7 One alternative is to say, "After October 1" -- or whenever -- "all New York law bonds are canceled as far as we're concerned, and we never want to hear about them again." (They can still sue in New York, of course, but let's assume Argentina will never care about being sued.) But you still need to make sure that each bond can only be submitted for exchange once: You don't want someone submitting a bond on Sept. 15 and then selling it to someone else to submit on Sept. 20. I think the only way to do that is to have some sort of global record date, some sort of definitive list of holders -- which I think requires some cooperation from intermediaries in the U.S.

Another alternative is: I mean, this is a double-spending problem, why not solve it with bitcoin? Here I'm being techno-utopian and terrible, but maybe there is some sort of distributed mechanism for making sure that each bond is only submitted once. Bitcoiners, get to work!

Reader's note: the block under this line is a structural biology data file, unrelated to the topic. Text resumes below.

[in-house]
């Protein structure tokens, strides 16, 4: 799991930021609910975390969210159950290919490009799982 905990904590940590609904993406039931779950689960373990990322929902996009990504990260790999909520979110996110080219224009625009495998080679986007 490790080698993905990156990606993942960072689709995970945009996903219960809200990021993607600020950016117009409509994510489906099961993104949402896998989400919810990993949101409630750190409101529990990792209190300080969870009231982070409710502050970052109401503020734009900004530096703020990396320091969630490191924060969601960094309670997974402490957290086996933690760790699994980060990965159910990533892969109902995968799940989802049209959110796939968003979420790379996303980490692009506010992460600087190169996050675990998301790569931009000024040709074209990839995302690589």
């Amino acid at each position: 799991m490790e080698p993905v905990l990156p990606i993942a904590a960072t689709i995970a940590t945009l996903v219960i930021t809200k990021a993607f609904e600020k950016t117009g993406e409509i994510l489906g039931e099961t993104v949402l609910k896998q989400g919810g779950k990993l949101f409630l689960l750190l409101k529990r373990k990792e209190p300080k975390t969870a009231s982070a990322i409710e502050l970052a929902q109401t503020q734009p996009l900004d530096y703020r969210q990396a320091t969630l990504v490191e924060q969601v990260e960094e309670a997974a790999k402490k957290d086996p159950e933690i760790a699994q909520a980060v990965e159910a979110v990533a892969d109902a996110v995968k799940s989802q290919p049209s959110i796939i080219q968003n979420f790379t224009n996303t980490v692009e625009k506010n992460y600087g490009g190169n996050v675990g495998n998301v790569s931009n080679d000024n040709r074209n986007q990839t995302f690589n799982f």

8 See "Scheme 4" here for some more on that, and the euro bondholders' motion citing European law requiring the payments to be made. If, as these holders contend, Argentina's payments to them never touch the U.S. -- I think they're right though it's not an easy question -- then the U.S. shouldn't be able to hold them up.

9 You wouldn't expect Elliott to take Argentina up on this offer, but the proposal is to deposit money at the central bank of Argentina not only in respect of the old exchange bonds but also in respect of the old old bonds -- i.e. to treat the holdouts as though they had accepted the 2005 exchange offer (at 30 cents on the dollar). This is of course what Argentina has been offering, and what Elliott has been refusing, for a decade. (Only worse because now the offer is for Argentine-law bonds.)

To contact the writer of this article: Matt Levine at mlevine51@bloomberg.net.

To contact the editor responsible for this article: Zara Kessler at zkessler@bloomberg.net.